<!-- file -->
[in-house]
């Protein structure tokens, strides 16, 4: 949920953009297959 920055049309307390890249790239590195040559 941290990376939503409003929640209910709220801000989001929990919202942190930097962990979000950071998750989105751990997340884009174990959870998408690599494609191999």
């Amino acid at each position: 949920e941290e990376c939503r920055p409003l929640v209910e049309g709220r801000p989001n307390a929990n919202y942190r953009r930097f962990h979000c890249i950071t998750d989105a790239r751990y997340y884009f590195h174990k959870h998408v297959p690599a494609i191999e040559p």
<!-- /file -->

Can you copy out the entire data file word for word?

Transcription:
[in-house]
């Protein structure tokens, strides 16, 4: 949920953009297959 920055049309307390890249790239590195040559 941290990376939503409003929640209910709220801000989001929990919202942190930097962990979000950071998750989105751990997340884009174990959870998408690599494609191999």
């Amino acid at each position: 949920e941290e990376c939503r920055p409003l929640v209910e049309g709220r801000p989001n307390a929990n919202y942190r953009r930097f962990h979000c890249i950071t998750d989105a790239r751990y997340y884009f590195h174990k959870h998408v297959p690599a494609i191999e040559p």